The Inflation of the Seed Round
The majority of angel investors that I have met like to put in about $25-100K into a round. Of course there are the outliers but people who are consistently investing in companies with their own capital at the early stage are within that range. These people are the real financial risk takers who hope to catapult a founder and their company to becoming a well-oiled machine that can go on to raise institutional money and grow. Sometimes it works and many times it fails.
In the past couple of years I have witnessed the slow creep of the seed round. In the 90’s when technology was just starting to make an impact in the start-up world creating a frenzy of first time internet companies the cost to start those was much higher. There wasn’t any open source platforms to build companies on. Then of course the mortgage crisis came along and the start-up industry went through a bit of an implosion before returning to the slow build of what we see today.
When the next generation of founders came back with new ideas the cost to prove out the model, aka raise the seed round, was not that high. That has changed. In the past year the majority of companies that I have talked to believe that they are worth $7-10m if not more prior to proving out the model and are raising seed rounds of $2-3m. I actually asked two founders why did they think they were worth $7M when they had not really built anything yet? The answer was that is what everyone else in their vertical was getting. Then I saw another one where they had raised $500K from an accelerator and the next round was a seed round for $2.5. That is not what I would consider a seed round. The next round should give you an 18- month run-way so that is a lot of capital to piss through to figure out the model on stage 2.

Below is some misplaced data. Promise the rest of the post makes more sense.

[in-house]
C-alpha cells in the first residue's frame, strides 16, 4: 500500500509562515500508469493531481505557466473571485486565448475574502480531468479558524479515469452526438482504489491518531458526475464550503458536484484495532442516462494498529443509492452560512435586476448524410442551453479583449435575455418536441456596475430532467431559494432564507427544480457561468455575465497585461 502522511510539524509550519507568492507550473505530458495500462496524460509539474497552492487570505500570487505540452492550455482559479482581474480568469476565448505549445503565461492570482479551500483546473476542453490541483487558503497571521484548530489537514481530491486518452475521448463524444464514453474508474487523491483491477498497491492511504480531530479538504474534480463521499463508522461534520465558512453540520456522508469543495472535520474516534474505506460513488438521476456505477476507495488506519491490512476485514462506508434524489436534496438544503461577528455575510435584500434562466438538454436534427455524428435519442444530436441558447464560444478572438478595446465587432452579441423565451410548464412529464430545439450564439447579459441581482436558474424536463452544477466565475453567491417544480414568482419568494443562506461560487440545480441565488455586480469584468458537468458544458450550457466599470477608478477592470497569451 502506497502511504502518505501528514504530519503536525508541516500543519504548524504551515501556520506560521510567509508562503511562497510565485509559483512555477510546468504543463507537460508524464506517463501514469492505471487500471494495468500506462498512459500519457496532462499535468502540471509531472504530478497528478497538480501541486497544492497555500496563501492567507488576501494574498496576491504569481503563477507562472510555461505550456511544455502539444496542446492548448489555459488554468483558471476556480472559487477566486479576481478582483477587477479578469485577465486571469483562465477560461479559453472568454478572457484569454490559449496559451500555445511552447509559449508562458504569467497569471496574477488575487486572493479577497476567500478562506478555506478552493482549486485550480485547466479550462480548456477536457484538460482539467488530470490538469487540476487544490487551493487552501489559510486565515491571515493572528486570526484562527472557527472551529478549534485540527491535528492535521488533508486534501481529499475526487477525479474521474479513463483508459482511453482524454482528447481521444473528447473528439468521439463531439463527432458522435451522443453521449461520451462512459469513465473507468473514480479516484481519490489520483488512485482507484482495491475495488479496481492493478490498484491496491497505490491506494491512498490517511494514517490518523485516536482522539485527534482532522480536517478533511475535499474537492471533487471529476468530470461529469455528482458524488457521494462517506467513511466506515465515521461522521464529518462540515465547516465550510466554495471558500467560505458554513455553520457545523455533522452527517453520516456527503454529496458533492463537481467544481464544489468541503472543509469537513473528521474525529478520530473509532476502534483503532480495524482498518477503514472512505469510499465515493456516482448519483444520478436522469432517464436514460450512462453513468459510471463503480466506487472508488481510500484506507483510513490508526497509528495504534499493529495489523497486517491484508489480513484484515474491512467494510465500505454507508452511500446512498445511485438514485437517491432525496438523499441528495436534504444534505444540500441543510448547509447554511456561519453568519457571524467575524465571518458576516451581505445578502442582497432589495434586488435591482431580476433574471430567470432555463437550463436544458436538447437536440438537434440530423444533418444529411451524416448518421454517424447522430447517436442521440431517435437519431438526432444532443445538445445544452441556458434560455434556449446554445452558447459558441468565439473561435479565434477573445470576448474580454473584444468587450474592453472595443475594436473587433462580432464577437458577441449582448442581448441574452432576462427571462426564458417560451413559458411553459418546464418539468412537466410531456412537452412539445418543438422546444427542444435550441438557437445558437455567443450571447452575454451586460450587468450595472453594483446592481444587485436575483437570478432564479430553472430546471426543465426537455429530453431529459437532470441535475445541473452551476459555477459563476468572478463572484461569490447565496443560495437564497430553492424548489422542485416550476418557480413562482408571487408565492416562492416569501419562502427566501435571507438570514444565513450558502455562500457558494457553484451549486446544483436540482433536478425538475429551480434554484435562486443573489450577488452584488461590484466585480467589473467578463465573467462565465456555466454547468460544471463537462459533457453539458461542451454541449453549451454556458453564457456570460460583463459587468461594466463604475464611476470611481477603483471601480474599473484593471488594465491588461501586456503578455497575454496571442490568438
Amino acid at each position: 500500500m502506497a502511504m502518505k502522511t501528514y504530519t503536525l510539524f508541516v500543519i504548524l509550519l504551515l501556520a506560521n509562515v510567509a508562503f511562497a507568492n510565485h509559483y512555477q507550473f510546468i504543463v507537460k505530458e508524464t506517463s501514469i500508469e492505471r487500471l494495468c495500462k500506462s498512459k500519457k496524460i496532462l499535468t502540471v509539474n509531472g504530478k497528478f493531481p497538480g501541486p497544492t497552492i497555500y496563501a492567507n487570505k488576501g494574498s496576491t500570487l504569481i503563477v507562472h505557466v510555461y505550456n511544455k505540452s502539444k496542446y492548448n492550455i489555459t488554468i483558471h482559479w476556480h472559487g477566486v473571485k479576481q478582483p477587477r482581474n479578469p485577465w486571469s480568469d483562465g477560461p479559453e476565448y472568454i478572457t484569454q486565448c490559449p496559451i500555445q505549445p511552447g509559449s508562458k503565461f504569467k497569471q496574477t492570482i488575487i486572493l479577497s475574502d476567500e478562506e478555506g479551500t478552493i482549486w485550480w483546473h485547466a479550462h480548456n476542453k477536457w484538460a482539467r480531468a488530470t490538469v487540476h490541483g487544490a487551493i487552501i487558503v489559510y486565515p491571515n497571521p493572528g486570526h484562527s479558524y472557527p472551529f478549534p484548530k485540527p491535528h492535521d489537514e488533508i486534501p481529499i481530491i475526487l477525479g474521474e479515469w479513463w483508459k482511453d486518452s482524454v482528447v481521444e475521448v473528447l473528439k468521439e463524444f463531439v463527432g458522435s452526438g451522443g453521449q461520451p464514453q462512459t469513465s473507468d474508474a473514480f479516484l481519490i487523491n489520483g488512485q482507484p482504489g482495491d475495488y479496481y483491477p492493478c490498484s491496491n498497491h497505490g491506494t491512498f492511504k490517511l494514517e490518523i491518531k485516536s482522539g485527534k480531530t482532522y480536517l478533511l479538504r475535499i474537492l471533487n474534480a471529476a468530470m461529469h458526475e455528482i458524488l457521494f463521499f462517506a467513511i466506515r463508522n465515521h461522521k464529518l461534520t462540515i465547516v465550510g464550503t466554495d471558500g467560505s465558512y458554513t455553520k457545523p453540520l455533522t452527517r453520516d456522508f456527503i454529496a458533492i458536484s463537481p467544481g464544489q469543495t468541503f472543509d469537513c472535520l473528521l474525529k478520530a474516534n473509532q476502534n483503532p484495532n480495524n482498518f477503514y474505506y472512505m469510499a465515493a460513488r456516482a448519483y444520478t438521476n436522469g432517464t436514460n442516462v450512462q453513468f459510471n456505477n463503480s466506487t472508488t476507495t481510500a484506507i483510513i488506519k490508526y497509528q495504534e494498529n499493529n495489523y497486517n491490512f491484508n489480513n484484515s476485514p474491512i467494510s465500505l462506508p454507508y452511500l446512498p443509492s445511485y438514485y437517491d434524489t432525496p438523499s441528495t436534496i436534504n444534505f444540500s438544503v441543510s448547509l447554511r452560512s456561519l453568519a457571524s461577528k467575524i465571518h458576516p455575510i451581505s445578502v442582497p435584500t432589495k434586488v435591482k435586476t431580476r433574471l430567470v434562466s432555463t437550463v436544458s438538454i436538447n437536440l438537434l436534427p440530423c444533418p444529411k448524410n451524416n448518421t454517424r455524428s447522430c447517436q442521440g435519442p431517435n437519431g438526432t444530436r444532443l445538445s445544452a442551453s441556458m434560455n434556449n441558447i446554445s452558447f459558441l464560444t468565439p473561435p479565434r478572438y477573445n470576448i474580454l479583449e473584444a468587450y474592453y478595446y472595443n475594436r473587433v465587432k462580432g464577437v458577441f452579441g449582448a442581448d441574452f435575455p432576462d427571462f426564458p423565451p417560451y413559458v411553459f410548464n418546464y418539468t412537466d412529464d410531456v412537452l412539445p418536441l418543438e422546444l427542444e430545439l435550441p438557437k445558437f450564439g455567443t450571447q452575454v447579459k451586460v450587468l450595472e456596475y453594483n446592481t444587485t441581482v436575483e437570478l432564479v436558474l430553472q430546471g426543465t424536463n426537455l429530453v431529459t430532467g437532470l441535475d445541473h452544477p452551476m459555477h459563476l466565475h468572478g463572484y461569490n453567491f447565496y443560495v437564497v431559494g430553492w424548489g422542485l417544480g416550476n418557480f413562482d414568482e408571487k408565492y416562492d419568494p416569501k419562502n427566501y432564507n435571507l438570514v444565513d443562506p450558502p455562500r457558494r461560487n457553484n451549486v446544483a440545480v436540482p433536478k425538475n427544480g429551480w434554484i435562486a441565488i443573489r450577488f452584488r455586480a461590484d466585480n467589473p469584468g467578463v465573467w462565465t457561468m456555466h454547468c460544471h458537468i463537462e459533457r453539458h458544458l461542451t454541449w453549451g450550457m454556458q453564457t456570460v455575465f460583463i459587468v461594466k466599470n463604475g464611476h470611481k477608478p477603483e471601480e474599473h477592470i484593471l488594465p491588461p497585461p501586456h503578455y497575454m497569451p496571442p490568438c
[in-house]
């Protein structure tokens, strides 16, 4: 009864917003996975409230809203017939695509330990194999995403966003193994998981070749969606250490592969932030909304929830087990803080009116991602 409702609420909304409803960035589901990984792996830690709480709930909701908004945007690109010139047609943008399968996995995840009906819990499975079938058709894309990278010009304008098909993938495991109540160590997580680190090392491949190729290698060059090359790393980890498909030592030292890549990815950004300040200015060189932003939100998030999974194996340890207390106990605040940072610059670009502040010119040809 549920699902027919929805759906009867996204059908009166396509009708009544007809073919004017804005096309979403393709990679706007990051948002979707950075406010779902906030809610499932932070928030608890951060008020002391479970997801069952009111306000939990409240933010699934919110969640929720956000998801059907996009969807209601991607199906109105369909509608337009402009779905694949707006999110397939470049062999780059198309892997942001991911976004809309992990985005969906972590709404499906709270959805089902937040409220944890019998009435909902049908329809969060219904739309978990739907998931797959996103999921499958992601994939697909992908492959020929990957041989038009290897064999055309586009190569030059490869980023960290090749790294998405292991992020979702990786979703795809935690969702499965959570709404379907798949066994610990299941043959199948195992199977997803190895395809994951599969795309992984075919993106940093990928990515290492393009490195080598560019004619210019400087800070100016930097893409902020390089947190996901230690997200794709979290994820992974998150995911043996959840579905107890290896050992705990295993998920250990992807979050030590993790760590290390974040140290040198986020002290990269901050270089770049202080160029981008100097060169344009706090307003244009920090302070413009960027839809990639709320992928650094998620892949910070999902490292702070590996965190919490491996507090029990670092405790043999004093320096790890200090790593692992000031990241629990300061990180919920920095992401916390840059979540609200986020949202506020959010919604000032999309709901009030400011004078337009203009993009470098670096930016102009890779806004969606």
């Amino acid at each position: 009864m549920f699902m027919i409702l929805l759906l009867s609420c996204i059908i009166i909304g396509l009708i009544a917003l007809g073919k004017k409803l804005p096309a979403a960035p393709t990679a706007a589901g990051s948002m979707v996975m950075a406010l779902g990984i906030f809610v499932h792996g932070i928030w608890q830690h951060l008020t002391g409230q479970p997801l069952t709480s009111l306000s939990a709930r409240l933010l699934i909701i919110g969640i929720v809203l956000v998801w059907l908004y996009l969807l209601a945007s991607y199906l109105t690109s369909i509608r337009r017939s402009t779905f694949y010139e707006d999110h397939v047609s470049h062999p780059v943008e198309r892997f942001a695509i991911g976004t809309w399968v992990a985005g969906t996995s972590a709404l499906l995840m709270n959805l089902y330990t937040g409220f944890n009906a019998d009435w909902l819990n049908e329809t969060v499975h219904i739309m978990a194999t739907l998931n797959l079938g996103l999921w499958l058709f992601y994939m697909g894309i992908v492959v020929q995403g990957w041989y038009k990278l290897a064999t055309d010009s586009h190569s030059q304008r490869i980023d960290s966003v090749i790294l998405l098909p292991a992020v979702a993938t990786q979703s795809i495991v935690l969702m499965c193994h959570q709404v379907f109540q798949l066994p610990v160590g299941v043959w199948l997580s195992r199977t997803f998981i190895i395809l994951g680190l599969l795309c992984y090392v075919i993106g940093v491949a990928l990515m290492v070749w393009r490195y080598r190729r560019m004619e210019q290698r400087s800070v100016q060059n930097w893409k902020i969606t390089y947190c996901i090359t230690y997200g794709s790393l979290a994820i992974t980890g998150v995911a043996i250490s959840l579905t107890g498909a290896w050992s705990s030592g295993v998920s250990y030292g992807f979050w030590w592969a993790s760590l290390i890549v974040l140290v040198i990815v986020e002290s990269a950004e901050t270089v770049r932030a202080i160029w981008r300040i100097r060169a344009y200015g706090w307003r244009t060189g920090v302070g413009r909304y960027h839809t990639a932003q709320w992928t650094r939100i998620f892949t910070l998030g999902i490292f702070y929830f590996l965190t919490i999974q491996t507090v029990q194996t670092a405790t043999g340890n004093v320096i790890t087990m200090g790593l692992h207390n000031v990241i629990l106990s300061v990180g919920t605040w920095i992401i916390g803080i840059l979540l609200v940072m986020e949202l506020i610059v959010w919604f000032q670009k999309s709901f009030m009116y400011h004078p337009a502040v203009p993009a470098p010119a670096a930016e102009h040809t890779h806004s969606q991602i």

What this all says to me is this will not end well. Companies who raised at high valuations who are even doing well, who have done everything right, will find themselves with down rounds as they grow because the smart investors and the later stage people who invest on analytics not a hope and a dream, won’t write the check. And not every vertical is equal. Hardware, SAAS, CPG, fast-casual, marketplaces to name a few are all valued differently. All you have to do is look at the publicly traded markets to see the real worth.
And so, I will be watching and not participating in supposed seed rounds where I can’t own enough of the company to make it worth my financial thesis. It doesn’t make sense. Why others do, is beyond me.